Whiskey Island Lake also known as Guys Lake is located in Summit County, Utah. The lake is part of the Uinta Wasatch Cache national forest, and lies within the Bear river drainage of the Uinta Mountains. From Mirror Lake Highway take Forest Road 110. There is no visible sign for the turn off. There is a sign saying low clearance vehicles not recommended. The exit is between Ruth Lake and Whitney Reservoir on the same side of the road. You can take a high clearance vehicle 3/4 of the way in, then you will need to hike the rest of the way. My ball joints were broken on my truck at the time so I hiked in from Mirror Lake Highway.
Hiking from the main highway the hike is a little over 2 miles to the lake. You can drive the first 3 legs or 1.6 miles with a high clearance vehicle.
Leg 1 – 24 flights of stairs
From Mirror Lake Highway FR 110 starts out around 9,524 feet and forks around 9767 feet, about 243 feet in elevation gain. An average flight of stairs is about 10 feet in elevation gain. For reference this rocky road is about 24 flights of stairs. Of the three dirt roads this one had the most road hazards. At the top of the first leg you will come to a fork in the road. You should see a sign pointing left for FR 636. Take the left fork which is FR 636 to begin leg 2. A lot of people continue on FR 110 then get lost trying to find the lake. The hike in from FR 110 is a lot longer and harder.
Leg 2 – 14 flights of stairs
This is the easiest leg of the hike. You will travel on FR 636 for a half a mile (.46 mile) with 141 feet elevation gain from 9,767 ft to 9,908 feet. Of the four legs this road was the smoothest. Once you come to the fork take your first right on to FR 711. You should be able to see a sign for the road.
Leg 3 – 17 flights of stairs
Forest Road 711 is 0.4 miles long, 175 feet in elevation gain from 9,907 to 10,082 feet. Once you near the end of the road it kind of just disappears. If you’re in a vehicle there should be a multiple places to pull off and park. From here you will need to try and establish a land mark for leg 4. There were several animal trails that were heading the wrong direction to the southwest. Don’t follow those trails instead look towards the mountain and walk just north east of it’s base. When I was last here there in 2018 there was a big meadow in this area.
Leg 4 – 31 flights of stairs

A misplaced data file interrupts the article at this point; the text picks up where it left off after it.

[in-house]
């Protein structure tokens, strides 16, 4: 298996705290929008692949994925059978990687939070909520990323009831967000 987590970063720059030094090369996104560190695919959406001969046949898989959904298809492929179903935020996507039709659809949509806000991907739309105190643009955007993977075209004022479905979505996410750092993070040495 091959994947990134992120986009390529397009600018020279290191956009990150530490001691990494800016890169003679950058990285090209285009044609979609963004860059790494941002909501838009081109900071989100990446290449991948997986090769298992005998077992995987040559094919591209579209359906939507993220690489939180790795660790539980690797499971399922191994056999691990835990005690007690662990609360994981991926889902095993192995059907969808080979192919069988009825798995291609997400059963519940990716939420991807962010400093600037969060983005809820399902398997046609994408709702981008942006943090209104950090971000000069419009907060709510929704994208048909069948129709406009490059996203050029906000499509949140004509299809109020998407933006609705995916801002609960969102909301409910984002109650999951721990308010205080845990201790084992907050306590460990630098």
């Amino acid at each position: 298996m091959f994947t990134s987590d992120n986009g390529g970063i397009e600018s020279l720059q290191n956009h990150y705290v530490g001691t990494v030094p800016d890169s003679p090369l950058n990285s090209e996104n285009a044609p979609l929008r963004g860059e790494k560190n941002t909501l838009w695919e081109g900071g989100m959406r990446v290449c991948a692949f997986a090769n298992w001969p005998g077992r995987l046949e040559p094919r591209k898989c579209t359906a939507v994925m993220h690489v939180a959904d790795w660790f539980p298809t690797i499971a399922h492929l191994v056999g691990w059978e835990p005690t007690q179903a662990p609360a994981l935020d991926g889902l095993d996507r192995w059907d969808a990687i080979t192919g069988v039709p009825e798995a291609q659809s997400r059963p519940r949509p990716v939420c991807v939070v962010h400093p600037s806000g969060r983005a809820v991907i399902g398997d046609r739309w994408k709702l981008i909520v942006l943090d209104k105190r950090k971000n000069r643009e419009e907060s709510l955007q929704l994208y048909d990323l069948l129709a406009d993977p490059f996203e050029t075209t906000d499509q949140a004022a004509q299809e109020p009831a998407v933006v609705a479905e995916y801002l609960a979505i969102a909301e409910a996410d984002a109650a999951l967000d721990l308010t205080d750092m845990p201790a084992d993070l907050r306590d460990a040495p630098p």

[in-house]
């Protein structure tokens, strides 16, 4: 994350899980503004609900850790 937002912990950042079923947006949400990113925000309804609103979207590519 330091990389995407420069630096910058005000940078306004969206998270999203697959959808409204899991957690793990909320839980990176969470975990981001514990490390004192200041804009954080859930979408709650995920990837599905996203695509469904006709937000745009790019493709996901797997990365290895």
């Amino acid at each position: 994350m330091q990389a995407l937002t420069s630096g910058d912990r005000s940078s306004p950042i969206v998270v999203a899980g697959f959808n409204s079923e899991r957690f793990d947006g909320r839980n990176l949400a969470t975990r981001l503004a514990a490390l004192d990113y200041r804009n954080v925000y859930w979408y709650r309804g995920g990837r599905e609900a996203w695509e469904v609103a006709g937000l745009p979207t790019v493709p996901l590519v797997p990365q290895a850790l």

This is by far the steepest leg of the hike and the longest at .54 miles. Most of the elevation increase will come in the first 2 tenths of a mile in the hike. You should see a giant hill that you will need to climb. It seems like it is straight up but it actually isn’t to bad if you take it slow. The elevation goes from 10083 feet to 10400 feet. Try to stay about 40 feet below the boulder field.
Whiskey Island Lake contains a population of naturally reproducing Arctic Grayling. It is also stocked regularly by the the DWR.
2017 – Stocked with 999 Arctic Grayling
2015 – Stocked with 1508 Arctic Grayling
2014 – Stocked with 1472 Arctic Grayling
2013 – Stocked with 1495 Arctic Grayling
In 1990, the state record for arctic grayling was caught here. The record was set by Harris Asay. The fish was 1lb 4oz in weight, had a length of 15 1/4″ and girth of 8 1/2″.
Historical DWR Info
From Lakes of the High Uintas 1964
BR-3. 5 acres, elevation 10,200 feet, maximum depth 17 feet. 1 long mile southwest of Gold Hill as the crow flies. No trail, campsites or horse feed. Follow up base of ridge and lake lies in a small rugged basin under the ledge rock. A pretty, blue lake with an island in the center. Some open, rocky shore line. Very little fishing pressure. Good fishing for brook trout. Stocked.
From Lakes of the High Uintas 1985
Whiskey Island (GUY’S), BR – 3 . Whiskey Island is a natural alpine lake situated in a rugged cirque basin at the foot of a steep talus ridge. It is 5 acres, 10,340 feet in elevation, with 19 feet maximum depth. The lake, characterized by a glacial turbidity, is green in color. Due to the frequent snow slides in the area, Whiskey Island is not usually free of ice and snow until mid-July. Access is 1 1/4 miles southwest of the Whiskey Creek timber road from a point approximately 1 1/4 miles northwest o f U-150. The terrain is rough and composed o f boulder fields and dead fall timber. There is no direct access trail. Whiskey Island is not accessible on horseback. Campsites, horse feed and spring water are not available in the lake vicinity. Whiskey Island is subject to winterkill, but experimental stocking of arctic grayling has been scheduled for 1985.
The lake has a max depth of 19 feet. The elevation is measured between 10,200 and 10,400 feet depending on date and multiple sources. The max surface area is 5 acres.